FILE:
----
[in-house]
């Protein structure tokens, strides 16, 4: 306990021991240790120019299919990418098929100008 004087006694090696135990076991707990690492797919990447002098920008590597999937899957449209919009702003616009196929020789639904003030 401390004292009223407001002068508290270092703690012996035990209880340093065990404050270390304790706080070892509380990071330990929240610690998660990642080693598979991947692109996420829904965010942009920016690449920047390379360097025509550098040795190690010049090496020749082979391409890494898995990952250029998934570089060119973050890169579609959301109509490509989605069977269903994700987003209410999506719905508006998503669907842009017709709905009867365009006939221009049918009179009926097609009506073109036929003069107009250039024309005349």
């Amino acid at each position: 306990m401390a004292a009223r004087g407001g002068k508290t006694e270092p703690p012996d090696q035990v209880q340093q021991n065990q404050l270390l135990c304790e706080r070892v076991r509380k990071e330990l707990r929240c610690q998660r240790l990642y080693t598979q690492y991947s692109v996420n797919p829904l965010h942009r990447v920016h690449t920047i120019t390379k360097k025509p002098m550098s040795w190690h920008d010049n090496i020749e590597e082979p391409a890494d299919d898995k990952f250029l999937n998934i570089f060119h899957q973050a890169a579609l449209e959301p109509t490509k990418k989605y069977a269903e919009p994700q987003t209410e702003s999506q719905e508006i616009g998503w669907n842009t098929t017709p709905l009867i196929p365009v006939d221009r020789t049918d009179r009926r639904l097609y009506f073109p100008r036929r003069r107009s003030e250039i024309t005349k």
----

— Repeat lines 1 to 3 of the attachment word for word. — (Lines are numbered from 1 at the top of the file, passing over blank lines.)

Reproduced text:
[in-house]
């Protein structure tokens, strides 16, 4: 306990021991240790120019299919990418098929100008 004087006694090696135990076991707990690492797919990447002098920008590597999937899957449209919009702003616009196929020789639904003030 401390004292009223407001002068508290270092703690012996035990209880340093065990404050270390304790706080070892509380990071330990929240610690998660990642080693598979991947692109996420829904965010942009920016690449920047390379360097025509550098040795190690010049090496020749082979391409890494898995990952250029998934570089060119973050890169579609959301109509490509989605069977269903994700987003209410999506719905508006998503669907842009017709709905009867365009006939221009049918009179009926097609009506073109036929003069107009250039024309005349």
């Amino acid at each position: 306990m401390a004292a009223r004087g407001g002068k508290t006694e270092p703690p012996d090696q035990v209880q340093q021991n065990q404050l270390l135990c304790e706080r070892v076991r509380k990071e330990l707990r929240c610690q998660r240790l990642y080693t598979q690492y991947s692109v996420n797919p829904l965010h942009r990447v920016h690449t920047i120019t390379k360097k025509p002098m550098s040795w190690h920008d010049n090496i020749e590597e082979p391409a890494d299919d898995k990952f250029l999937n998934i570089f060119h899957q973050a890169a579609l449209e959301p109509t490509k990418k989605y069977a269903e919009p994700q987003t209410e702003s999506q719905e508006i616009g998503w669907n842009t098929t017709p709905l009867i196929p365009v006939d221009r020789t049918d009179r009926r639904l097609y009506f073109p100008r036929r003069r107009s003030e250039i024309t005349k």